The Iowa/Greg Davis definition of explosive (it’s 12-plus runs and 16-plus passes): 6 — Four of these six were runs, and “organic” runs, plays that Iowa didn’t have to scheme to make. Loved the call on Wadley’s 54-yard TD. The trips to the wide side spread out the defense. Wadley’s feet fit the quick-hitting nature and the timing was perfect. Wadley ran for three of these six. Passing game is probably going to look like this the rest of the year, but ... at some point I expect Noah Fant to catch that back-shoulder ball along the sideline. When he starts doing that, Iowa will have something. (Tracking: Miami 9, ISU 10, NDSU 4, Rutgers 11, Northwestern 5; Minnesota 6)
Magic Points (scores inside of two minutes)
Iowa — 0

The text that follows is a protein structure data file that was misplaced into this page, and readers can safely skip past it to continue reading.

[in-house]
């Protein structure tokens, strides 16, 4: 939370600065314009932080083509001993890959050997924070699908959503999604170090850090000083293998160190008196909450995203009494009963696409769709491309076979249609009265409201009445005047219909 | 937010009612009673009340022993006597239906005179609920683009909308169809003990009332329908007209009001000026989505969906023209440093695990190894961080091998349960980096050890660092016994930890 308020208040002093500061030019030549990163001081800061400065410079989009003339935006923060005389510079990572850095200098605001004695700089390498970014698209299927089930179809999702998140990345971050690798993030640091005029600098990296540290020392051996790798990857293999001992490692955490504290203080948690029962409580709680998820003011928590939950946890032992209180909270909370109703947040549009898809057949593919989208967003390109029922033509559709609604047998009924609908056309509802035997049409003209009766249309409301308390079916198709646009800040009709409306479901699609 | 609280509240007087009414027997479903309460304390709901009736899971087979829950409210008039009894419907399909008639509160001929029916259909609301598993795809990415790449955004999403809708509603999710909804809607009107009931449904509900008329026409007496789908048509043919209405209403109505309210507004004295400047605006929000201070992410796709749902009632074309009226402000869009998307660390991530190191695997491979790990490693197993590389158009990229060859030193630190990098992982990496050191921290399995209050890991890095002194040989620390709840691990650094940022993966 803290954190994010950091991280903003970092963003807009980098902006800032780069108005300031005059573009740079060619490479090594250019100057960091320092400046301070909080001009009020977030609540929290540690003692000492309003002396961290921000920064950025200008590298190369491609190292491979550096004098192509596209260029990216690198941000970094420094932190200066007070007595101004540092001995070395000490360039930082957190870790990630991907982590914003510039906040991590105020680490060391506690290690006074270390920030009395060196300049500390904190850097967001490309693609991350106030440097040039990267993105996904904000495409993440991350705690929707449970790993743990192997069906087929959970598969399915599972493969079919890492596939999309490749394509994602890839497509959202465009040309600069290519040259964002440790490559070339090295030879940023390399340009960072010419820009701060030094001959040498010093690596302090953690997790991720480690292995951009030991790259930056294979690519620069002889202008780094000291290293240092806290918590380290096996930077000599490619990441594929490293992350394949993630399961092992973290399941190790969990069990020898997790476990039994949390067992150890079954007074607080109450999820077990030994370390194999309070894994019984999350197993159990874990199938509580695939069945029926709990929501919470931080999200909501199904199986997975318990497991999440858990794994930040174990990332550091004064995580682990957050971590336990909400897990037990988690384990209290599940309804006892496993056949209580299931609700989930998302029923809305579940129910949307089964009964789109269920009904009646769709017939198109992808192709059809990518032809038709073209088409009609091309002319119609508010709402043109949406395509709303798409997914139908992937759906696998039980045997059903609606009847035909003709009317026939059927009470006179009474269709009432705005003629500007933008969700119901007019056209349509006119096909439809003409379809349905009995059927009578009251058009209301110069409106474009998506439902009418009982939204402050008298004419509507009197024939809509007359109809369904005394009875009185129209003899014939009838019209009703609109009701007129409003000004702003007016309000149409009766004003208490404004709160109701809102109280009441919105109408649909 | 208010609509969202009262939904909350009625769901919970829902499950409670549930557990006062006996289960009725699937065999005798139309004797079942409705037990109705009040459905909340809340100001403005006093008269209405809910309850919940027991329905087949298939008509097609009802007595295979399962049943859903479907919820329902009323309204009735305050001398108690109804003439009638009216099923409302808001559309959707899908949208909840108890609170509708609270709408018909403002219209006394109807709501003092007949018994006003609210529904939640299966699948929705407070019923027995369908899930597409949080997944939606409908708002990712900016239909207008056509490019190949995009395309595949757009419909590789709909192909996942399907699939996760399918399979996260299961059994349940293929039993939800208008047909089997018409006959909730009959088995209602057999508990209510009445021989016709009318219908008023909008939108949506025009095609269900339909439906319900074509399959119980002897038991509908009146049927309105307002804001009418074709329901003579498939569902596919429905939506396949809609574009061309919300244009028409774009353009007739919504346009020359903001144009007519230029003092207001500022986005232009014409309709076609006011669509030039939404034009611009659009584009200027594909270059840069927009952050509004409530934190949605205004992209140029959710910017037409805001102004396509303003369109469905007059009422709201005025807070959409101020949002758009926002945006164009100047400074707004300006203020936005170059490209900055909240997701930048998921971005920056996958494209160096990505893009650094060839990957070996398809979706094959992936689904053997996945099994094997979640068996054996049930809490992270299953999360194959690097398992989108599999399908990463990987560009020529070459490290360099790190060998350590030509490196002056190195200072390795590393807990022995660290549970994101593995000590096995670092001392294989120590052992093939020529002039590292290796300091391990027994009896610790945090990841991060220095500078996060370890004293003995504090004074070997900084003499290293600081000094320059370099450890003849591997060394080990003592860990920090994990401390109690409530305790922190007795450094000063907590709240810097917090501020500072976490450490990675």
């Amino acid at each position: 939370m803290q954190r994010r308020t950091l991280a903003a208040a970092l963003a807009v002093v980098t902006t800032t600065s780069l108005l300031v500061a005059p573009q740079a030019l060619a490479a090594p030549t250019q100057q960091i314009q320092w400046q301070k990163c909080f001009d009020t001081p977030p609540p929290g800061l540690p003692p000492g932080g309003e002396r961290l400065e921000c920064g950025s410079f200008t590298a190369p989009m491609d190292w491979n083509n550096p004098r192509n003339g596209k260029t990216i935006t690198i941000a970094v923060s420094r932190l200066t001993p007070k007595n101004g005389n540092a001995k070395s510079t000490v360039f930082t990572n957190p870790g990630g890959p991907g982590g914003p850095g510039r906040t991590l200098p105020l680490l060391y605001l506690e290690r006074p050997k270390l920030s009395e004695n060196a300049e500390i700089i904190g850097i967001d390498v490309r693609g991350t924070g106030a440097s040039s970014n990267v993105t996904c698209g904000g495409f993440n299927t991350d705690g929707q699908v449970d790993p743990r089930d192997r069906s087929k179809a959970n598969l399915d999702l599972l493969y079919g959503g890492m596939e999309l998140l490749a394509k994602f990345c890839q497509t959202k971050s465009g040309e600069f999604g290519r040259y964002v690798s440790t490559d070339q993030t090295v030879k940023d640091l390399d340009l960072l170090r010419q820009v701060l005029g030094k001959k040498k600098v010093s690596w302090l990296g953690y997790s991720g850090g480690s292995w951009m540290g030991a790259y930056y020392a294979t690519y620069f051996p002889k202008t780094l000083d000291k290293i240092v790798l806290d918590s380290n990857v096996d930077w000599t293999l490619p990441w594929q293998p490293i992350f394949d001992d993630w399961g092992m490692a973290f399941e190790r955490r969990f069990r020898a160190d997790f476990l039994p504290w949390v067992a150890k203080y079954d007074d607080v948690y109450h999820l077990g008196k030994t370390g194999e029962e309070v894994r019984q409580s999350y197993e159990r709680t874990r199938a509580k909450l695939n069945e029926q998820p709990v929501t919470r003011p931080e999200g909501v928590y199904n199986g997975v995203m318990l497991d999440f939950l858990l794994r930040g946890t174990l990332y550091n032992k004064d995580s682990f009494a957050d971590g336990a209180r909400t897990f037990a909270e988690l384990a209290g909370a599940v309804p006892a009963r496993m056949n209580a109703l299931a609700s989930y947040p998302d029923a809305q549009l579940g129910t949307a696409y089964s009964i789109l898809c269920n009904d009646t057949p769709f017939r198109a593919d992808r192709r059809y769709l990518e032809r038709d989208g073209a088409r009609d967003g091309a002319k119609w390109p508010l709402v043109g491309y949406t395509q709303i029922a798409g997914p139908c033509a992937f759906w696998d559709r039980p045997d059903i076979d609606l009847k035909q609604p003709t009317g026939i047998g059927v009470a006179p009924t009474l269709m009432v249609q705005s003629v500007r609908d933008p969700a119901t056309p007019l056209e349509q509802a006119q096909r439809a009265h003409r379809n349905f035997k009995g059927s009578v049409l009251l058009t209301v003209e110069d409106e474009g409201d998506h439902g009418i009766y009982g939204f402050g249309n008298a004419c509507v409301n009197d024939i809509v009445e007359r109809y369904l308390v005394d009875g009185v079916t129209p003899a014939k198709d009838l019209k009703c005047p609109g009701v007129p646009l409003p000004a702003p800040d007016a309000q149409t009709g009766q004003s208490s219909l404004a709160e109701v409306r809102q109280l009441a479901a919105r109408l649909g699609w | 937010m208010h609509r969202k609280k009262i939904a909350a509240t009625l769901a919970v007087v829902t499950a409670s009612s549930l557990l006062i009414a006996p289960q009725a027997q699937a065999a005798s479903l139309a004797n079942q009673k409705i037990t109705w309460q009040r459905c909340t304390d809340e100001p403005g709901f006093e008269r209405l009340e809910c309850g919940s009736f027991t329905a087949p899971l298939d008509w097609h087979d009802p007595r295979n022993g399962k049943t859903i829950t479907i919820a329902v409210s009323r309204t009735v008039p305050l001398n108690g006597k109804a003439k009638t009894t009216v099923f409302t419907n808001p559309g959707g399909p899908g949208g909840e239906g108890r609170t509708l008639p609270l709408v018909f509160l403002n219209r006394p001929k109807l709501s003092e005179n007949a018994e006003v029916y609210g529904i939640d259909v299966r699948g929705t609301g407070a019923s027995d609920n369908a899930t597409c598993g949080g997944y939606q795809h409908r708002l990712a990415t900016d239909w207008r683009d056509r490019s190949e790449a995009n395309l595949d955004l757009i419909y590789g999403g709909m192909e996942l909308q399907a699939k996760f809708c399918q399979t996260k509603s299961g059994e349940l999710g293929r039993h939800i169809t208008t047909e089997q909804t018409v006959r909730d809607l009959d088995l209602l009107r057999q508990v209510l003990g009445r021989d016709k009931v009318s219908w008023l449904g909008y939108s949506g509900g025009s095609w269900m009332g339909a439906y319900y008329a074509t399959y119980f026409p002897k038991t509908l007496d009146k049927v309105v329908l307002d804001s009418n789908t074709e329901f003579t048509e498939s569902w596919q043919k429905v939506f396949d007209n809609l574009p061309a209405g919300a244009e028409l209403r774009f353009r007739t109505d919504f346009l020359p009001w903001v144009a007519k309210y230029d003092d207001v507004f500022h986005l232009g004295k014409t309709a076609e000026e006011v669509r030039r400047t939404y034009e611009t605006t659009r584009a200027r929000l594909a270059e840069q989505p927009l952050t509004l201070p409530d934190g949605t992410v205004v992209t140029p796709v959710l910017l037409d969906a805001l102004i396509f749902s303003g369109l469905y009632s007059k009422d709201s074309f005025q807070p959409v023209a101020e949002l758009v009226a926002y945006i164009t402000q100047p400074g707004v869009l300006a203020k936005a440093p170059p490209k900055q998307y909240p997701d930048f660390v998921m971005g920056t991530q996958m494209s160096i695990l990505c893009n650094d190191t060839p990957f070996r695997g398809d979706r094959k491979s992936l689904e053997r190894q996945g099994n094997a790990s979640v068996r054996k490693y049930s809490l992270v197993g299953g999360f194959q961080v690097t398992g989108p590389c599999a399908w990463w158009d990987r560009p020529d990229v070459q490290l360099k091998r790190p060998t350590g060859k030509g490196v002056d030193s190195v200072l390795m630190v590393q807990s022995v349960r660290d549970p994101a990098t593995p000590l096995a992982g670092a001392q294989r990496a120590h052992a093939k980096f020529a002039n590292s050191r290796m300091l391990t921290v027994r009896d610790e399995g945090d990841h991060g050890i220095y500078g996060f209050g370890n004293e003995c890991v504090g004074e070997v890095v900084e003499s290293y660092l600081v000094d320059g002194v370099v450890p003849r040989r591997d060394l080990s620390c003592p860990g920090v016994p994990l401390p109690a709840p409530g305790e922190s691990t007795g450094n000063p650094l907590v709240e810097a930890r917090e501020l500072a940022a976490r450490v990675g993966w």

Minnesota — 0
Tracking the Hawkeyes: Week 1 vs. Miami — 0 (off), 0 (def); Week 2 vs. ISU — 0 (off), 0 (def); Week 3 vs. NDSU — 0 (off), 3 (def); Week 4 vs. Rutgers — 7 (off), 0 (def); Week 5 vs. Northwestern — 0 (off) 0 (def); Week 6 at Minnesota — 0 (off) 0 (def);
The takeaway: Here’s the thing about offenses that struggle in the passing game, two-minute drills are really hard to make happen. We do now know, however, that if the first two plays of the drive don’t work, Iowa will kneel it into the lockerroom. That was the right call at the end of the first half this week. The defense held at the end. The three points is a great number, except that, you know, it meant a loss. Magic points do tend to do that, however.